SSL Certificate encryption is strong, really strong. But just how strong is the encryption used in your DigiCert SSL Certificate?
SSL encryption is based on exchanging a set of totally unique keys that will be used by two entities to share secure information. In order to crack SSL encryption, you would need to guess the key being used and then use that key to reveal the coded information being shared.
Even assuming that you had the spare computing power to test the possible combinations needed to crack SSL encryption, the short answer is no.
Today's 256-bit encryption from an SSL Certificate is so secure that cracking it is totally out of reach of Mankind.
Even if you were using a fictional, Star Trek Galaxy-class isolinear computing system processing in kiloquads with a holographic storage format using nanoprocessors and quaditronic optical subprocessors linked together in an optical data network in a multi-massively multi-processing system, the energy costs of running such a system today would make cracking SSL encryption impossible.
In all seriousness, with today’s computing capacity you would need 1.84 ∗ 1055 linked machines in order to do it.
The bottom line: encryption works.
The StackExchange community took the challenge of figuring out how much it would cost to try and crack today's 256-bit SSL encryption in a year.
We'll assume that your average server uses 3741 kWh per year in electricity. The average cost of electricity in the US is roughly $0.12 per kWh ($0.08 / kWh for us here in Utah). Given the computing power available today and the massive number of computers needed for 256-bit key lengths, the costs quickly add up.
Energy consumption from the number of machines needed would total $8 octodecillion dollars (that's 1 followed by 57 zeros). And that's just the energy costs of running the machines.
We haven't even added the costs of the machines themselves or housing all of that equipment. Putting it in global terms, the energy costs alone equal roughly 1044 (one quattuordecillion—1 followed by 45 zeros) times the GDP of the world.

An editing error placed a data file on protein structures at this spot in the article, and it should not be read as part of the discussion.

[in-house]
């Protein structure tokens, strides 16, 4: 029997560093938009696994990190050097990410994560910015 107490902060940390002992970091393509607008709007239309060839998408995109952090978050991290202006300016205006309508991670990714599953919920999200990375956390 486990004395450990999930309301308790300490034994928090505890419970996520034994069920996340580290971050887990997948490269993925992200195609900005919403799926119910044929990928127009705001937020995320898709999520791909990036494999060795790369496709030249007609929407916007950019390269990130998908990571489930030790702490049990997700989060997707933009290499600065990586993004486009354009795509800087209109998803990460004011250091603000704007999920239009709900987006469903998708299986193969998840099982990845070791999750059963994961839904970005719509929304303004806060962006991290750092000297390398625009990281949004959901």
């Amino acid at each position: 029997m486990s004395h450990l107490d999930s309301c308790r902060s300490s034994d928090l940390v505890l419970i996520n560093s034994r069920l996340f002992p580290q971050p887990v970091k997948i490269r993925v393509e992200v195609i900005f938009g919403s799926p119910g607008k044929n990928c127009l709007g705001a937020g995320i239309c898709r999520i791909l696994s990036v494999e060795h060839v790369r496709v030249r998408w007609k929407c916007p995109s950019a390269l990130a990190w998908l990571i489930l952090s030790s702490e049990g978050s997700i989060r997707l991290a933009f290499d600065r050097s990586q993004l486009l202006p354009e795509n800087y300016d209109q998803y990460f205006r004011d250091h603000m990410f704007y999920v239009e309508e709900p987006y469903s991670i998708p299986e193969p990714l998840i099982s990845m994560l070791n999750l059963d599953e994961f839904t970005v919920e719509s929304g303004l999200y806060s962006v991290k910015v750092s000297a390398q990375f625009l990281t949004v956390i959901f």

DigiCert continues to encourage administrators to make SSL encryption a top priority across their internal enterprise network. Unable to attack SSL, hackers and cyber criminals are turning instead to finding security gaps in the technology used in enterprises. The most common server vulnerabilities like Heartbleed, BEAST, BREACH, and weak ciphers allow them to bypass the strength of an SSL Certificate.
To improve online trust, organizations should always follow best practice recommendations from security industry groups such as the CA Security Council, Internet Engineering Task Force (IETF), and the CA/Browser Forum.
Security initiatives like Always-On SSL (AOSSL) and Certificate Transparency (CT), combined with a robust SSL management system, ensures secure communications.
SSL Certificate Lifecycle Management services like Certificate Inspector allow administrators to identify all certificates used in their environment along with the security configuration on servers and devices across their network.
Powerful certificate scanning features and automated SSL deployment capabilities from services like Certificate Inspector simplify managing secure communications.
SSL done right is more than just providing a certificate. DigiCert is helping build, manage, and maintain secure SSL/TLS connections in order to keep your critical information in safe hands.